A varied palate – hummingbirds’ choice of foods

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As promised, one more blog on hummingbirds before I move to another topic; their presence always brings me enjoyment and I know other people who are enamored with these tiny birds, too. Also, although autumn has come, I still have a couple ruby-throated hummingbirds (Archilochus colubris) at my feeders. And a couple days ago I had the privilege of seeing a species new to me, the buff-bellied hummingbird (Amazilia yucatanensis), which has only visited the state of North Carolina once before (at least as far as human witnesses are concerned)!

DK7A2528© Maria de Bruyn resThe hummers have a varied diet, including mainly insects (mosquitoes, gnats, fruit flies, small bees), spiders, tree sap and sweet nectar (or sugar water). They tend to feed about 5-10 times per hour during the day and need about 10 calories of nutrition each day.

 

It is a lot easier to catch them drinking nectar than catching insects (apologies for the blurred photos)!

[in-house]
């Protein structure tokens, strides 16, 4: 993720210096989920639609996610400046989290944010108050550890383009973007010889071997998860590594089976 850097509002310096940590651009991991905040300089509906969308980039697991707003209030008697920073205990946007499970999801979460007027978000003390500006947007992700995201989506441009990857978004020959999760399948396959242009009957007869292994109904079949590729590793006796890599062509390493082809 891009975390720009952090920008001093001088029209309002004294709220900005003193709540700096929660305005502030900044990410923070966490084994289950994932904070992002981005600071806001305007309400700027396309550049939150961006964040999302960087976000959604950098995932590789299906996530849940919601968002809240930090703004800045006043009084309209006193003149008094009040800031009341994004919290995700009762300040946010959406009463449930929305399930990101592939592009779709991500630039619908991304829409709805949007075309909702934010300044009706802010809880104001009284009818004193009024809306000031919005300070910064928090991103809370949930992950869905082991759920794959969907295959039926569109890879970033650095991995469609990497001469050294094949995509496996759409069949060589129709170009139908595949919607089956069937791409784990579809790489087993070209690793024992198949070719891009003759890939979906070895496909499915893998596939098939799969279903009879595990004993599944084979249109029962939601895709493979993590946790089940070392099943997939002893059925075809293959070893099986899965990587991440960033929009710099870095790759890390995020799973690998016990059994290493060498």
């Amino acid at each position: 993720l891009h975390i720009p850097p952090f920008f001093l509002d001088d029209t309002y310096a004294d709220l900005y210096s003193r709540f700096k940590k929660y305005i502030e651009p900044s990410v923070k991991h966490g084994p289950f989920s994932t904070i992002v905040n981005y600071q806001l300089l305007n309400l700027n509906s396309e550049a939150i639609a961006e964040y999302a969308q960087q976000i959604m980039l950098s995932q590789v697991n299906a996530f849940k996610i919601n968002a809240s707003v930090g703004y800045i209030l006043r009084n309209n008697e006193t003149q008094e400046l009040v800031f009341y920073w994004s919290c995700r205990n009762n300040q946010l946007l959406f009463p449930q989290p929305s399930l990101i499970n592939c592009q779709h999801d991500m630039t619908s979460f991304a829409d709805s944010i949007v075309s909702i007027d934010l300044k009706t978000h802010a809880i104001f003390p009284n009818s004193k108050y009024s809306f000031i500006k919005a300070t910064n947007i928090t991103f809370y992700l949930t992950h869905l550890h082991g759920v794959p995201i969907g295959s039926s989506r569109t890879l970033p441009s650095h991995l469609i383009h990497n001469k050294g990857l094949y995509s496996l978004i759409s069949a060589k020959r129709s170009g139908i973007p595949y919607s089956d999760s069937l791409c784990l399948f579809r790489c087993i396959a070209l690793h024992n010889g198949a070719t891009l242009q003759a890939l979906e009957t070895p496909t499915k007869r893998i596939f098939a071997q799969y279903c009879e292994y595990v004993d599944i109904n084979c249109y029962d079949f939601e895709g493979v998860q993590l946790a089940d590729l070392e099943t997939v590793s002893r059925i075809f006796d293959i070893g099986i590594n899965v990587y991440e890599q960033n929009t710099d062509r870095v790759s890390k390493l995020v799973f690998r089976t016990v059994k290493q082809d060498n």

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Hummingbirds use their long tubular tongues as elastic micro-pumps to obtain nectar. This enables them to lick a flower up to 20 times per second as they gather food. And although we can’t see it when just looking at them, they have forked tongues (like snakes)!

 

 

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DK7A4497© Maria de Bruyn2The hummers visit a variety of flowers to drink their sweet nectar, often preferring orange or red flowers but certainly not avoiding others.In my garden, this includes cardinal flowers (Lobelia cardinalis), hollyhocks (Alcea), yellow passionflower (Passiflora lutea) and lantana (Lantana).

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In nature reserves, I’ve seen them visiting morning glories (Ipomoea), ironweed (Vernonia) and trumpet vines (Campsis radicans).

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Their long bills, tubular tongues and slim bodies make it easy for them to drink from long flowers, but sometimes they will simply pierce the base of a flower to obtain nectar, or use a hole already made there by an insect.

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Light-colored flowers are not shunned as food sources, however!

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Bean plants and gerbera daisies (Gerbera)  were on the menu at the Translating Traditions farm.